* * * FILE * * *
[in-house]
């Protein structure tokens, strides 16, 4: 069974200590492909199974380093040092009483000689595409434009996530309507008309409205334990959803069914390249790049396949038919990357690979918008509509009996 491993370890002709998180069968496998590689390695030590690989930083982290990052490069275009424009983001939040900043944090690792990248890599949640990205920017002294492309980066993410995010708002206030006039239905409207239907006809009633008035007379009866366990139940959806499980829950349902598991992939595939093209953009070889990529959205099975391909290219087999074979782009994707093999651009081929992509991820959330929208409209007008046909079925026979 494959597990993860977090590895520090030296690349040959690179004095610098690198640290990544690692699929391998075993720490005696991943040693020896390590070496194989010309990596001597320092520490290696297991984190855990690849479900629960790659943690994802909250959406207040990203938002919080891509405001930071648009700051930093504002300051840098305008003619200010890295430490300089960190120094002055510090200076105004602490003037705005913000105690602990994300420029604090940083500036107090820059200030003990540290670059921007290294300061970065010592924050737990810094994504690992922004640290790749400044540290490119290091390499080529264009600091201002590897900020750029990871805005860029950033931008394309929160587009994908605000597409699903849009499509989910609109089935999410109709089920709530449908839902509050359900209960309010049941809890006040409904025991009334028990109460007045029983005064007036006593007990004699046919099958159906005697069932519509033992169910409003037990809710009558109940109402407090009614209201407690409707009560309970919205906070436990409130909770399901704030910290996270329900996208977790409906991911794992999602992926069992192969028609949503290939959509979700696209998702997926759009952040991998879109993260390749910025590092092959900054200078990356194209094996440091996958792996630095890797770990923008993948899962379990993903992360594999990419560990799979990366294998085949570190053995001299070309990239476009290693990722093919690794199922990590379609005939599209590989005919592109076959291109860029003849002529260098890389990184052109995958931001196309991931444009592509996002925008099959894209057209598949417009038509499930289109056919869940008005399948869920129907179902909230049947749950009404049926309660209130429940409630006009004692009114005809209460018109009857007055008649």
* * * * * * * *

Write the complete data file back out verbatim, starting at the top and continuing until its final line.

[in-house]
């Protein structure tokens, strides 16, 4: 069974200590492909199974380093040092009483000689595409434009996530309507008309409205334990959803069914390249790049396949038919990357690979918008509509009996 491993370890002709998180069968496998590689390695030590690989930083982290990052490069275009424009983001939040900043944090690792990248890599949640990205920017002294492309980066993410995010708002206030006039239905409207239907006809009633008035007379009866366990139940959806499980829950349902598991992939595939093209953009070889990529959205099975391909290219087999074979782009994707093999651009081929992509991820959330929208409209007008046909079925026979 494959597990993860977090590895520090030296690349040959690179004095610098690198640290990544690692699929391998075993720490005696991943040693020896390590070496194989010309990596001597320092520490290696297991984190855990690849479900629960790659943690994802909250959406207040990203938002919080891509405001930071648009700051930093504002300051840098305008003619200010890295430490300089960190120094002055510090200076105004602490003037705005913000105690602990994300420029604090940083500036107090820059200030003990540290670059921007290294300061970065010592924050737990810094994504690992922004640290790749400044540290490119290091390499080529264009600091201002590897900020750029990871805005860029950033931008394309929160587009994908605000597409699903849009499509989910609109089935999410109709089920709530449908839902509050359900209960309010049941809890006040409904025991009334028990109460007045029983005064007036006593007990004699046919099958159906005697069932519509033992169910409003037990809710009558109940109402407090009614209201407690409707009560309970919205906070436990409130909770399901704030910290996270329900996208977790409906991911794992999602992926069992192969028609949503290939959509979700696209998702997926759009952040991998879109993260390749910025590092092959900054200078990356194209094996440091996958792996630095890797770990923008993948899962379990993903992360594999990419560990799979990366294998085949570190053995001299070309990239476009290693990722093919690794199922990590379609005939599209590989005919592109076959291109860029003849002529260098890389990184052109995958931001196309991931444009592509996002925008099959894209057209598949417009038509499930289109056919869940008005399948869920129907179902909230049947749950009404049926309660209130429940409630006009004692009114005809209460018109009857007055008649």